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10.6.8 cursor.MySQLCursorPrepared Class

The MySQLCursorPrepared class inherits from MySQLCursor. This class is available as of Connector/Python 1.1.0.

In MySQL, there are two ways to execute a prepared statement:

  • Use the PREPARE and EXECUTE statements.

  • Use the binary client/server protocol to send and receive data. To repeatedly execute the same statement with different data for different executions, this is more efficient than using PREPARE and EXECUTE. For information about the binary protocol, see C API Prepared Statements.

In Connector/Python, there are two ways to create a cursor that enables execution of prepared statements using the binary protocol. In both cases, the cursor() method of the connection object returns a MySQLCursorPrepared object:

  • The simpler syntax uses a prepared=True argument to the cursor() method. This syntax is available as of Connector/Python 1.1.2.

    import mysql.connector
    
    cnx = mysql.connector.connect(database='employees')
    cursor = cnx.cursor(prepared=True)
    
  • Alternatively, create an instance of the MySQLCursorPrepared class using the cursor_class argument to the cursor() method. This syntax is available as of Connector/Python 1.1.0.

    import mysql.connector
    from mysql.connector.cursor import MySQLCursorPrepared
    
    cnx = mysql.connector.connect(database='employees')
    cursor = cnx.cursor(cursor_class=MySQLCursorPrepared)
    

A cursor instantiated from the MySQLCursorPrepared class works like this:

  • The first time you pass a statement to the cursor's execute() method, it prepares the statement. For subsequent invocations of execute(), the preparation phase is skipped if the statement is the same.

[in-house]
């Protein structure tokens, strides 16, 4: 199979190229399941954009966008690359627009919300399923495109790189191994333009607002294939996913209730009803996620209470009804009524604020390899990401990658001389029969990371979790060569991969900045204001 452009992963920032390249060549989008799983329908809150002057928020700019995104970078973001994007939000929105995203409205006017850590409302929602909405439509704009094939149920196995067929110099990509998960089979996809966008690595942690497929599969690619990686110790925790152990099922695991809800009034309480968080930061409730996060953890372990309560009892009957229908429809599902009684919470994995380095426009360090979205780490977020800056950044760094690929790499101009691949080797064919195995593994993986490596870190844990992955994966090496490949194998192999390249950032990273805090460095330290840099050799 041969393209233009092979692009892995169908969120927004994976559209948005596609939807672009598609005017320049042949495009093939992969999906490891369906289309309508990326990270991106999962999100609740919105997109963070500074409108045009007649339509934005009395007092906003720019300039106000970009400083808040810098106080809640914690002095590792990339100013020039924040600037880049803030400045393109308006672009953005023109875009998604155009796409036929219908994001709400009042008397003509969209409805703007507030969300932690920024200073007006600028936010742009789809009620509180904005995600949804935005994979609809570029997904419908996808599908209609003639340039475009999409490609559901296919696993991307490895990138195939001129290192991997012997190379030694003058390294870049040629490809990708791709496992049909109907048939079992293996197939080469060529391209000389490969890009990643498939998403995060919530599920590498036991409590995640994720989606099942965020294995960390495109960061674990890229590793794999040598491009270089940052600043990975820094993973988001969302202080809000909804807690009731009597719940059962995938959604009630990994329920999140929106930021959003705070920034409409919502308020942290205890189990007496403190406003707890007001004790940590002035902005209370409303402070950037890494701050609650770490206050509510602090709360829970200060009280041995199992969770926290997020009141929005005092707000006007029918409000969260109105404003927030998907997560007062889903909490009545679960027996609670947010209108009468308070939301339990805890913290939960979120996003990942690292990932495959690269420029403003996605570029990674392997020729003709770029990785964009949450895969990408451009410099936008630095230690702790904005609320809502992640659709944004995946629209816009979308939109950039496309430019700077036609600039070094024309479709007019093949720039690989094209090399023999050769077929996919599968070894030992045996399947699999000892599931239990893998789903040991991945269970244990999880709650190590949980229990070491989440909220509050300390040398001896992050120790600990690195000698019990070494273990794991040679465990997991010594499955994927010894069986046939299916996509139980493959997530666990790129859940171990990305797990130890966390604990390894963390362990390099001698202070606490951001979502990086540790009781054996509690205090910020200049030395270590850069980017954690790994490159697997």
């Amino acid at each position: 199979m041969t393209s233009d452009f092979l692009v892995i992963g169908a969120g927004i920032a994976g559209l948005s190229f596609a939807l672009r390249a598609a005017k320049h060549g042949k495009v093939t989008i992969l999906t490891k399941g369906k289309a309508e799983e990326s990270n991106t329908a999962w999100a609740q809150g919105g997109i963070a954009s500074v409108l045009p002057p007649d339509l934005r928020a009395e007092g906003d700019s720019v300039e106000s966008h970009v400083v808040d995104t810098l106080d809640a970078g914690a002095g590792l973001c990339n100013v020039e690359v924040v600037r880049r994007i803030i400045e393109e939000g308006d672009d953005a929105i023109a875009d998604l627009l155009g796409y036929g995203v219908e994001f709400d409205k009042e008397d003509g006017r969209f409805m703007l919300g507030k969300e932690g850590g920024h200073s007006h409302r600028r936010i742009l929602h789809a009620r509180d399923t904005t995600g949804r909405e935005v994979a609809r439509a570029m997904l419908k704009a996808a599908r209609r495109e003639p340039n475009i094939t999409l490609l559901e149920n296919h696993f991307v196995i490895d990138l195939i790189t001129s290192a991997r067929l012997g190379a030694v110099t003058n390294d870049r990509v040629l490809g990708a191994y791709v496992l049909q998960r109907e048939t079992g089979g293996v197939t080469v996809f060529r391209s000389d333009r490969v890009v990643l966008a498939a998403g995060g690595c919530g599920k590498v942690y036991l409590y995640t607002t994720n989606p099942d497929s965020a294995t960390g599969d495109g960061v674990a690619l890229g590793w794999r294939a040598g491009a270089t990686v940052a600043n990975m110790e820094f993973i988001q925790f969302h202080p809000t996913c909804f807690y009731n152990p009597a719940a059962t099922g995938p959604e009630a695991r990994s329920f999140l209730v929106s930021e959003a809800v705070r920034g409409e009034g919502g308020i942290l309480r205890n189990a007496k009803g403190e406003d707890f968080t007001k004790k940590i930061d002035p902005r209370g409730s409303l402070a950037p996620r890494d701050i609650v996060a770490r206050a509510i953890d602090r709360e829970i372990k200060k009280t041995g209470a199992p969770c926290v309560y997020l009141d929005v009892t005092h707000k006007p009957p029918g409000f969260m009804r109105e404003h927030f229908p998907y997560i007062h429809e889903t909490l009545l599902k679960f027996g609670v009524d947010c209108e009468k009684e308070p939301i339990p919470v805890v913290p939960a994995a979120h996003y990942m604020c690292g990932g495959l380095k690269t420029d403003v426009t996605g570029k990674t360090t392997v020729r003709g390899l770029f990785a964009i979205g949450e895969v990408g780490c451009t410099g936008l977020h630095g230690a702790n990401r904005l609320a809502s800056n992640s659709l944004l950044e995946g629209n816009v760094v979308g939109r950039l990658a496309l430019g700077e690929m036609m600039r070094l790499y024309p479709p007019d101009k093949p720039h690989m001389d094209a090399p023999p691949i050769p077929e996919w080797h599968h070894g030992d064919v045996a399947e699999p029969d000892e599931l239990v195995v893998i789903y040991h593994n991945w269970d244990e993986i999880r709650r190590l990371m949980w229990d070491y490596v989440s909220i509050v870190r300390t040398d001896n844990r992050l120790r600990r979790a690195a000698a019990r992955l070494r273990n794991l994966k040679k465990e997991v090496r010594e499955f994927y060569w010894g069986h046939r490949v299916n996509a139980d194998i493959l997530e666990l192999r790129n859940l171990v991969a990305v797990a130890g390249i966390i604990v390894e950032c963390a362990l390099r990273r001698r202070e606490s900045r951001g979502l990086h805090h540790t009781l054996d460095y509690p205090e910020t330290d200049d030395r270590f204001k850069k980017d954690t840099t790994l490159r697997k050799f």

• The execute() method takes an optional second argument containing a list of data values to associate with parameter markers in the statement. If the list argument is present, there must be one value per parameter marker.

Example:

cursor = cnx.cursor(prepared=True)
stmt = "SELECT fullname FROM employees WHERE id = %s" # (1)
cursor.execute(stmt, (5,))                            # (2)
# ... fetch data ...
cursor.execute(stmt, (10,))                           # (3)
# ... fetch data ...
  1. The %s within the statement is a parameter marker. Do not put quote marks around parameter markers.

  2. For the first call to the execute() method, the cursor prepares the statement. If data is given in the same call, it also executes the statement and you should fetch the data.

  3. For subsequent execute() calls that pass the same SQL statement, the cursor skips the preparation phase.

Prepared statements executed with MySQLCursorPrepared can use the format (%s) or qmark (?) parameterization style. This differs from nonprepared statements executed with MySQLCursor, which can use the format or pyformat parameterization style.

To use multiple prepared statements simultaneously, instantiate multiple cursors from the MySQLCursorPrepared class.


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